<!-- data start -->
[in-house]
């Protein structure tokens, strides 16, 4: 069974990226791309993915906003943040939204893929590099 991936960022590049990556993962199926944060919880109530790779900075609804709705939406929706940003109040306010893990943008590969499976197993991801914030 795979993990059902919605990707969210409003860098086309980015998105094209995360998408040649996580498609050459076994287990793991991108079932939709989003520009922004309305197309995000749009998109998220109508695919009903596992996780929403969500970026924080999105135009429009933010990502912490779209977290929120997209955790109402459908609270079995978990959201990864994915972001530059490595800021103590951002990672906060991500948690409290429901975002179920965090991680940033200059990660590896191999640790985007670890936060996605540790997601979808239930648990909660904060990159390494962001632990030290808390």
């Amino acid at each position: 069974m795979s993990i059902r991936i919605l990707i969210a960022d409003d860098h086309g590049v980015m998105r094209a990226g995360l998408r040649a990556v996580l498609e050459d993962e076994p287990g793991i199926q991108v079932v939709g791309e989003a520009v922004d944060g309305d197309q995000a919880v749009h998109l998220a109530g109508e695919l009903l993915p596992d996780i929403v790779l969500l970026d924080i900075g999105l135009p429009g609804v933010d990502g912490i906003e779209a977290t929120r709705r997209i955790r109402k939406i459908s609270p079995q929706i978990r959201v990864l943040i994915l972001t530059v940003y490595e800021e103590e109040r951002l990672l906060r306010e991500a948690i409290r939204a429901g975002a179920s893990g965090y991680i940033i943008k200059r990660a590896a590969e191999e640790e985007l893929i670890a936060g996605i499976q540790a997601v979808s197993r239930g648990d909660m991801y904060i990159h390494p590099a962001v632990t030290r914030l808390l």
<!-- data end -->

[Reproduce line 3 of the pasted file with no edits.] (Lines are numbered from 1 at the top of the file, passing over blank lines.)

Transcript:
């Amino acid at each position: 069974m795979s993990i059902r991936i919605l990707i969210a960022d409003d860098h086309g590049v980015m998105r094209a990226g995360l998408r040649a990556v996580l498609e050459d993962e076994p287990g793991i199926q991108v079932v939709g791309e989003a520009v922004d944060g309305d197309q995000a919880v749009h998109l998220a109530g109508e695919l009903l993915p596992d996780i929403v790779l969500l970026d924080i900075g999105l135009p429009g609804v933010d990502g912490i906003e779209a977290t929120r709705r997209i955790r109402k939406i459908s609270p079995q929706i978990r959201v990864l943040i994915l972001t530059v940003y490595e800021e103590e109040r951002l990672l906060r306010e991500a948690i409290r939204a429901g975002a179920s893990g965090y991680i940033i943008k200059r990660a590896a590969e191999e640790e985007l893929i670890a936060g996605i499976q540790a997601v979808s197993r239930g648990d909660m991801y904060i990159h390494p590099a962001v632990t030290r914030l808390l």